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Jerry Reese Expecting David Wilson to Be Cleared for Training Camp; Couldn’t Pass on Andre Williams

May 12th, 2014 at 3:03 PM
By Doug Rush

The New York Giants made sure this offseason that a repeat situation of a year ago regarding their running back situation would not happen again because of injuries.

So while David Wilson recovered from neck injury to correct the spinal stenosis injury he suffered this past October, the team locked up Oakland Raiders running back Rashad Jennings to a four-year deal, re-signed Peyton Hillis to a two-year deal and then on Saturday, drafted Andre Williams out of Boston College in the fourth round in the 2014 NFL Draft. Plus, the team still has second-year back Michael Cox on the roster as well to go along with Wilson too.

That hopefully will help with the running back situation, especially if Wilson can be fully healthy and recovered from the neck injury he suffered some seven months ago and on Monday, Giants general manager Jerry Reese spoke with Bob Papa on his Sirius XM Radio show and told the Giants radio play-by-play voice that while he fully expects Wilson to be cleared and ready to go for training camp this summer, he simply could not pass up on drafting Williams when he was still there in the fourth round.

Some have said that if Wilson even plays at all in 2014, it would be considered an added bonus to the Giants roster, but every time Reese and head coach Tom Coughlin mention Wilson, they are in the mind set that their former first round pick from the 2012 NFL Draft will be in pads and ready to play. Ralph Vacchiano of the New York Daily News mentioned how that Wilson is not only on the field for the Giants, but he's also taking reps too, which is another sign in the right direction.

For the Boston College Eagles in 2013, Williams had an impressive 355 carries for 2,177 yards and 18 touchdowns and thus, why Reese simply couldn't pass up that kind of opportunity to add such a player when Williams was available. So whether Wilson is able to return to the Giants or not, the Giants general manager has made sure to give Jennings and Hillis a very suitable backup and at times, a change-of-pace replacement that can help the team going forward and if needed, give Wilson extra rest for his neck so they can avoid another serious injury for a second straight year.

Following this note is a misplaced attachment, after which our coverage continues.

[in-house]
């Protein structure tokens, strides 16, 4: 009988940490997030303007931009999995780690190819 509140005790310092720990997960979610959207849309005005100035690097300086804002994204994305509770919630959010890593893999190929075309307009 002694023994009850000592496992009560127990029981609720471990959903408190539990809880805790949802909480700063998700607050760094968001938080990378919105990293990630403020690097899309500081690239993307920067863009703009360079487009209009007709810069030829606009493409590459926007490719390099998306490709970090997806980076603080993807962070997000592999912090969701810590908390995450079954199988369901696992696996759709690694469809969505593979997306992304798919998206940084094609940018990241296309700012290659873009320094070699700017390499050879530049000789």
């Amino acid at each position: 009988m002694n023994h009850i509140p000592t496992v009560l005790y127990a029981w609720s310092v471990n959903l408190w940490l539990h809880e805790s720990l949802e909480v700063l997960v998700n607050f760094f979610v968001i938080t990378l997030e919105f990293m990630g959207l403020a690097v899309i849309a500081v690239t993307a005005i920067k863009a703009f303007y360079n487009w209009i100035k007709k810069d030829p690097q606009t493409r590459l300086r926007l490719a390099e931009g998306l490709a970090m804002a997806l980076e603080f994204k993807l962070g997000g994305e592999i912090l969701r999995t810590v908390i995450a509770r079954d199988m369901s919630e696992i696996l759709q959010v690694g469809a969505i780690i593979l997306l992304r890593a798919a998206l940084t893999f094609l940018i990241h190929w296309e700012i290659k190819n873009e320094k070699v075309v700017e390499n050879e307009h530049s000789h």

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Tags: Andre Williams, David Wilson, Football, Jerry Reese, New York, New York Giants, NFL

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18 Responses to “Jerry Reese Expecting David Wilson to Be Cleared for Training Camp; Couldn’t Pass on Andre Williams”

  1.  rlhjr says:

    It was a good move. The very fact that Wilson has the injury required a draft pick be devoted to that position. He went out and got another Jacobs.

    Only 3 inches shorter and 30 lbs. lighter. If he has a quarter of Jacobs heart, he’ll do just fine.

    •  fanfor55years says:

      Well, I still see him as more a Frank Gore-type than a lighter Brandon Jacobs. And if you compare him physically to Gore, he’s about the same height but heavier and a little thicker in the thighs.